Fain Park, Revisited

December 18, 2016, Prescott Valley-

This city, southeast of “old” Prescott, is sometimes seen as a counterpart to Gertrude Stein’s Oakland- “No there, there”.  It does have its gems, though, among them, Fain Park, in the southwest corner of town.

I hadn’t been back to Fain, for three years now.  So, this afternoon, following a small biweekly get-together at a Prescott Valley restaurant, I took an hour’s walk along the park’s Cavalry and Canyon Loop trails.

Here are some views from the hike.SAMSUNG CAMERA PICTURES

There is a small lake, created by damming Lynx Creek, which flows down from the Bradshaw Mountains, towards the plains of central Yavapai County.  Lynx Creek also is the basis for Lynx Lake, a popular recreational reservoir, about five miles further southwest. Above, is a photo of Lynx Creek Gorge.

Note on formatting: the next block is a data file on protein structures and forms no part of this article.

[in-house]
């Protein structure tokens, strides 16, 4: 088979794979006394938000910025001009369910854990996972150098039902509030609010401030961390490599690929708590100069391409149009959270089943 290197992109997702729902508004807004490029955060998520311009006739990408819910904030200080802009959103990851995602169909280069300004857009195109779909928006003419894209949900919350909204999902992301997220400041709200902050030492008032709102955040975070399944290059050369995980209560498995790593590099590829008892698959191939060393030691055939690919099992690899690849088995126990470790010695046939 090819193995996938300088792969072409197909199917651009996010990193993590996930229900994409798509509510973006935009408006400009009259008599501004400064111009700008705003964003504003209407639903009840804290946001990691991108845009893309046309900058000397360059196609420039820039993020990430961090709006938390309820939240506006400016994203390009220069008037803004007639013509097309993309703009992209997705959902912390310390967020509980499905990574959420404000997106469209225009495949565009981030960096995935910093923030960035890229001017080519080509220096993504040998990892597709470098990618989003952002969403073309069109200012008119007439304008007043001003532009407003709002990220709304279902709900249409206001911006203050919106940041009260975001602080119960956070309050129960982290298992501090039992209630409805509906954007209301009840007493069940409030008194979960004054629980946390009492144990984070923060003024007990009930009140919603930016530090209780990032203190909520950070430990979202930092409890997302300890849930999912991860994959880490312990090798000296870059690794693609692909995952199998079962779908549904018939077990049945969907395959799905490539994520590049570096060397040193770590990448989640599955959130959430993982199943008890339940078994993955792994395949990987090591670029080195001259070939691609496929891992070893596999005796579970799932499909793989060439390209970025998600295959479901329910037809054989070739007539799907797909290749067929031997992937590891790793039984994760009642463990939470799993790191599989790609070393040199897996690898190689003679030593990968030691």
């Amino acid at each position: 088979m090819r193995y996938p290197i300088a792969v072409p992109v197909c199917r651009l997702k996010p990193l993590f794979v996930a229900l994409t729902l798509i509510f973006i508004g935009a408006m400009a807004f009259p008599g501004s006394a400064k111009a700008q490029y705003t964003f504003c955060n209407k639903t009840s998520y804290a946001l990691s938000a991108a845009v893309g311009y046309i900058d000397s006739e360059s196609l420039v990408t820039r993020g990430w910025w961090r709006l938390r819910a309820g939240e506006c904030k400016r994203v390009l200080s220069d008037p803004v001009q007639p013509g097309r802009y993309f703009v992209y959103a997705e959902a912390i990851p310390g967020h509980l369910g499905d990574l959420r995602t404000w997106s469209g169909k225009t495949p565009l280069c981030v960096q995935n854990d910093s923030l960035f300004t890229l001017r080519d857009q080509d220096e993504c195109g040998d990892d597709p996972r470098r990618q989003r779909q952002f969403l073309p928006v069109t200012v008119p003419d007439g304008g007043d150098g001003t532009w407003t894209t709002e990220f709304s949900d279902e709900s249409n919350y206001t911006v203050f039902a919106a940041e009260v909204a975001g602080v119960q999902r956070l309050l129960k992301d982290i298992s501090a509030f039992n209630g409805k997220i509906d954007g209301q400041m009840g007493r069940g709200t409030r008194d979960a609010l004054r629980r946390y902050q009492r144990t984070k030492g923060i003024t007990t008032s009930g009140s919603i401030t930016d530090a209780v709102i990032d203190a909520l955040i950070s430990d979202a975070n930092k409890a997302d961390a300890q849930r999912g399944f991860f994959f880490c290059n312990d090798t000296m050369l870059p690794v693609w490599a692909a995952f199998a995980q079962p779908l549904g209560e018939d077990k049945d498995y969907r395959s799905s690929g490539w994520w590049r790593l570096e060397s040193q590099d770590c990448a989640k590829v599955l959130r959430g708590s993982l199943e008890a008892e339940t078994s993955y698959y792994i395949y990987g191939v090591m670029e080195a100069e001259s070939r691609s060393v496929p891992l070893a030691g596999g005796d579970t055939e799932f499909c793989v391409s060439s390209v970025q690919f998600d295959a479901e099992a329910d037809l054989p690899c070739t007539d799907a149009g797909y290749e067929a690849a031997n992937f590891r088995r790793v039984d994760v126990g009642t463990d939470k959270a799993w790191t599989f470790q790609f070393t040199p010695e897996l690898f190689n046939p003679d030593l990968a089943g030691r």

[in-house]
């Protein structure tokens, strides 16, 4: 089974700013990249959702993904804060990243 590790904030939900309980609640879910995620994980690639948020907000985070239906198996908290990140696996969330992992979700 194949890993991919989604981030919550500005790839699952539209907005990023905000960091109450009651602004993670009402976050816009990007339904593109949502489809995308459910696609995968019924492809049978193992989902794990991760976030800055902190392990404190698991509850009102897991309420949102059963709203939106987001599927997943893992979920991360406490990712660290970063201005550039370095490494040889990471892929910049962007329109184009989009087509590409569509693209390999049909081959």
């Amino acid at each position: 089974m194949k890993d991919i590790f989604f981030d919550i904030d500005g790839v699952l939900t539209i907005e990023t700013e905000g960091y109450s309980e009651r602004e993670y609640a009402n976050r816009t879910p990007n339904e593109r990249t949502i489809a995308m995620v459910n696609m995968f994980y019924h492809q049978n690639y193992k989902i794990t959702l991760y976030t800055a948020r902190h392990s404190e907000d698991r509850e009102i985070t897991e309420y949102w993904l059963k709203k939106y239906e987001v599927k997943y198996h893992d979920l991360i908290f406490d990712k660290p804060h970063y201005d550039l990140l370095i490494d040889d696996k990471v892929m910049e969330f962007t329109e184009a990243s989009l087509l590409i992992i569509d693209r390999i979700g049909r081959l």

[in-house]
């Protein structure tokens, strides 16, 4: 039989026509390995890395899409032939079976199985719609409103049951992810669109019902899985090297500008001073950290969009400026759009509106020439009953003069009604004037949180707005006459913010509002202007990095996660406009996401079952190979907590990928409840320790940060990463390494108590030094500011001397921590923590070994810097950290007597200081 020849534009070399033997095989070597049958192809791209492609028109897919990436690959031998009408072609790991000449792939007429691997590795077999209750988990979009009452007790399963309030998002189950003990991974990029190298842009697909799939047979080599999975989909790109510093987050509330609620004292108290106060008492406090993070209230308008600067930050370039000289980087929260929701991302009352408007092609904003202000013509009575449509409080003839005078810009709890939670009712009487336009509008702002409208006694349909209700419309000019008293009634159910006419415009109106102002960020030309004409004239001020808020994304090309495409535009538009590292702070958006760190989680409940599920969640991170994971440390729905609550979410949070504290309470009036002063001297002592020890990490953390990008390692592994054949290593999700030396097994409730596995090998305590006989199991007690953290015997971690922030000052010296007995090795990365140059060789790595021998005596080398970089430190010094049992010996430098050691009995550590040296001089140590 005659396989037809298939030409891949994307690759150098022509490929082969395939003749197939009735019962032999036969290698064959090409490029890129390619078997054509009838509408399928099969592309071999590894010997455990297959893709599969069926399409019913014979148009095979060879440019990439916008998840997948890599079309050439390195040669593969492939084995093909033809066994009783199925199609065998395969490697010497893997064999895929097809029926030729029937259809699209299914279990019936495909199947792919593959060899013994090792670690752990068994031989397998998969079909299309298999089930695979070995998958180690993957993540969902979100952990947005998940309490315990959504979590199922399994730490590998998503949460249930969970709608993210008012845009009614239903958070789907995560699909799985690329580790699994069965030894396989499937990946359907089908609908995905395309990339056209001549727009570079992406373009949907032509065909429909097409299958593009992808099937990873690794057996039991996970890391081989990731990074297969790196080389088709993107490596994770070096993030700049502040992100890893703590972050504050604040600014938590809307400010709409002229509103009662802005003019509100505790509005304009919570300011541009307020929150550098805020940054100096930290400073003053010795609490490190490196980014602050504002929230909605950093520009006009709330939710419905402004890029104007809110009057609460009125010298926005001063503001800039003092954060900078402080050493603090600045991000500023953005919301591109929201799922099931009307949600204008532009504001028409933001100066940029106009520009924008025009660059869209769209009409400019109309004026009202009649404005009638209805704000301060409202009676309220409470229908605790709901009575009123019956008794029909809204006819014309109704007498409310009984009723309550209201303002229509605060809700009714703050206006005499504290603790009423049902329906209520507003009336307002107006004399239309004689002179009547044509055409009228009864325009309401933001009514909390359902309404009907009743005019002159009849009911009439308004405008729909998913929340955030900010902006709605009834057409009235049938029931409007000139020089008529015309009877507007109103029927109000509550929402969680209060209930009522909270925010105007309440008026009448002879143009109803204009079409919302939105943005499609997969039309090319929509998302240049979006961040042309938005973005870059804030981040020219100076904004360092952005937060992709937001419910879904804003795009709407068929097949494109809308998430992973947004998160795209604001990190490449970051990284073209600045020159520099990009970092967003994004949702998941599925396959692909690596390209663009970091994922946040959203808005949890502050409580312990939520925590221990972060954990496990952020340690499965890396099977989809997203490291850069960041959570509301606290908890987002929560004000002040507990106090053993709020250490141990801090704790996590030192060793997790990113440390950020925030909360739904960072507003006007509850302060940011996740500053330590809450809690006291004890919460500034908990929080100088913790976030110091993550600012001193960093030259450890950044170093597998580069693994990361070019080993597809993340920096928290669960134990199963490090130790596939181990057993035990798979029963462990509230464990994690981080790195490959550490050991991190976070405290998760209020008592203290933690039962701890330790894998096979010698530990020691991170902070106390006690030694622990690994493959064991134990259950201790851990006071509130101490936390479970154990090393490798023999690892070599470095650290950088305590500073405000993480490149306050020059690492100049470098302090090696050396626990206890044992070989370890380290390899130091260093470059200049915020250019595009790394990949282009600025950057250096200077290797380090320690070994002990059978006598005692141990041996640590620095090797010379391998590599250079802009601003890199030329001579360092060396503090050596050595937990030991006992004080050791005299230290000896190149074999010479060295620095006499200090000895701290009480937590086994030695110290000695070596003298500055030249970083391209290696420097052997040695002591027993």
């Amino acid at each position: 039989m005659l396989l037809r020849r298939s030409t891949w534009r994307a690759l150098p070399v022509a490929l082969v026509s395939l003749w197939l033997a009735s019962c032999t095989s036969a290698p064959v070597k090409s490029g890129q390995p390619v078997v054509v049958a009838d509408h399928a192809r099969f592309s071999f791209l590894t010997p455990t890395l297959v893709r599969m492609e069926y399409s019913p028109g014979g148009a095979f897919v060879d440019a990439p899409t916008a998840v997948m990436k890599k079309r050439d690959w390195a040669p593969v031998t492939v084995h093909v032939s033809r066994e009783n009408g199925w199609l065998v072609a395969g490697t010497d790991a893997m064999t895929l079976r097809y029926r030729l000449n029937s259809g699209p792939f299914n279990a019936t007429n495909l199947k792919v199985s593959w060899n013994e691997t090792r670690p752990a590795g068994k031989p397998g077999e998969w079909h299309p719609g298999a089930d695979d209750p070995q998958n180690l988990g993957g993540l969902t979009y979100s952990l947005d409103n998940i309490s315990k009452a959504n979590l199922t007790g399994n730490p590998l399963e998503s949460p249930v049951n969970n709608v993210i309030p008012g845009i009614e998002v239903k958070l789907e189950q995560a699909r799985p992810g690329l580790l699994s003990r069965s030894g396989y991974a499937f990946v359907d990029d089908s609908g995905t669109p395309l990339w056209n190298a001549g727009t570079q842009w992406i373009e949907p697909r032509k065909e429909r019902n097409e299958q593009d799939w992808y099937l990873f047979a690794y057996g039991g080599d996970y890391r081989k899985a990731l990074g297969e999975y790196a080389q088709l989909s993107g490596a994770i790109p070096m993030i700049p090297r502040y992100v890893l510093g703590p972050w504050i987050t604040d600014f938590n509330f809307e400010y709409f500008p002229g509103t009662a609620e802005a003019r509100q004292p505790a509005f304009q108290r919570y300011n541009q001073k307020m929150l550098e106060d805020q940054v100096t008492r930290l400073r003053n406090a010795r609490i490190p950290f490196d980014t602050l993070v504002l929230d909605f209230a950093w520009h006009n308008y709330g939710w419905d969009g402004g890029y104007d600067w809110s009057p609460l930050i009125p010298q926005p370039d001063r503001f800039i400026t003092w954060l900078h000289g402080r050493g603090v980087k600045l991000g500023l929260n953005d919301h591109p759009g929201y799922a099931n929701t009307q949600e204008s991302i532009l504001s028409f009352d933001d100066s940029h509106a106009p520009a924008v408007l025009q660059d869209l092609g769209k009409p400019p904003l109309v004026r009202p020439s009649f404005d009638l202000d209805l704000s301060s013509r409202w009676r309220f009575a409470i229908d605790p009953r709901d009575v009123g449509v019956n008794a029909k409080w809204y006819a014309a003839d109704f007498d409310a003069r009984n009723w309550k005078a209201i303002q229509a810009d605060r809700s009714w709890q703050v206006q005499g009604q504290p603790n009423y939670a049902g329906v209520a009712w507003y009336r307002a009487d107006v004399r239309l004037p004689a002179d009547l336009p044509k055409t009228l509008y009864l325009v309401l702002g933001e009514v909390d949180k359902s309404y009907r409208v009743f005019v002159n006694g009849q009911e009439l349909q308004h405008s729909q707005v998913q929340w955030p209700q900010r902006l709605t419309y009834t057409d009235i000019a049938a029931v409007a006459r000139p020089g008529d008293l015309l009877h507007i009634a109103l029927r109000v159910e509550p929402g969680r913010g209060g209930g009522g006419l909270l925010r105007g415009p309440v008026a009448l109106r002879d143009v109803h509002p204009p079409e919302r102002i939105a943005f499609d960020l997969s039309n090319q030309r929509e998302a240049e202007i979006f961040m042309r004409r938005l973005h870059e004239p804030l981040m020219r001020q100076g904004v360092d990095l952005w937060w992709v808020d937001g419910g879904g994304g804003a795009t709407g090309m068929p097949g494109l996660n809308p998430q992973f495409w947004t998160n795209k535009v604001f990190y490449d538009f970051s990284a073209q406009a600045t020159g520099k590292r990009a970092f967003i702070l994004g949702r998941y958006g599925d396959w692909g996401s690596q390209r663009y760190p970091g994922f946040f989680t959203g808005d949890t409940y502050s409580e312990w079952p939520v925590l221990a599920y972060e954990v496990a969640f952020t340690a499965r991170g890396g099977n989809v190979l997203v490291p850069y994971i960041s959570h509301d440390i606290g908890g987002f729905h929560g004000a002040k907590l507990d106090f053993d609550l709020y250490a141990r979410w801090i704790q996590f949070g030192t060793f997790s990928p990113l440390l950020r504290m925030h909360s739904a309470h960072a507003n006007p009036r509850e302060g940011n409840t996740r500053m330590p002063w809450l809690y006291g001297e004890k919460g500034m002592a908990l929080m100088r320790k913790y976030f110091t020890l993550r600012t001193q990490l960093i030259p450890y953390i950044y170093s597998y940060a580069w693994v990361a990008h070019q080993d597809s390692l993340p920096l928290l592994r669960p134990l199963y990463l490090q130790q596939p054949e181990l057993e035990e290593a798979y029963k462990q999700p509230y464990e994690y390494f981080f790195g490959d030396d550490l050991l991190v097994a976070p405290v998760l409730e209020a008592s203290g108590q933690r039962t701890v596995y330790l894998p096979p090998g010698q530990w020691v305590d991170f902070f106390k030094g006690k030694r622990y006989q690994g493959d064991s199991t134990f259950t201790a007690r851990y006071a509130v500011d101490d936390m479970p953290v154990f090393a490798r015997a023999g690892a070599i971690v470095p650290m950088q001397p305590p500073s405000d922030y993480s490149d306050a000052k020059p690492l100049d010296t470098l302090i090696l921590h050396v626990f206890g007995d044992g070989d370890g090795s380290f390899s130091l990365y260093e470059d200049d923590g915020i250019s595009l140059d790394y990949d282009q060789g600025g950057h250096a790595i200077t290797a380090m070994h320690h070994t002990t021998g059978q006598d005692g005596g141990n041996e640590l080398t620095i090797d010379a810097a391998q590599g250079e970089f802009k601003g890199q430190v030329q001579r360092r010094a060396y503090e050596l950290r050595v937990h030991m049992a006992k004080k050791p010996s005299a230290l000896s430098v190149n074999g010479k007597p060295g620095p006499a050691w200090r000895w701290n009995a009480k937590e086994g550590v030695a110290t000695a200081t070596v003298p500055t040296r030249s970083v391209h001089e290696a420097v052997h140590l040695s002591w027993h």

This is a view of the Barlow-Massicks House, a still-occupied complex, once associated with the gold mining, which took place long before Prescott Valley was established as a town.



On private land, south of Fain Park, there are several preserved ruins of stone miner’s cabins.


This is the mostly dry bed of Rose Creek, a tributary of Lynx Creek, and another locus of gold panning, in the early Twentieth Century.


I came upon Lynx Creek again, just before returning to the parking lot. It was running, just a bit, after Friday’s copious rains.

Fain Park remains, along with Glassford Hill and Mingus Mountain’s western slope, a fine place for connecting with one’s natural self, along the edges of a growing suburban community.

4 thoughts on “Fain Park, Revisited

  1. I love the camera work, especially the first picture…it is almost surreal. The other photos are so representative of our flora. I am glad you enjoyed a good hike.


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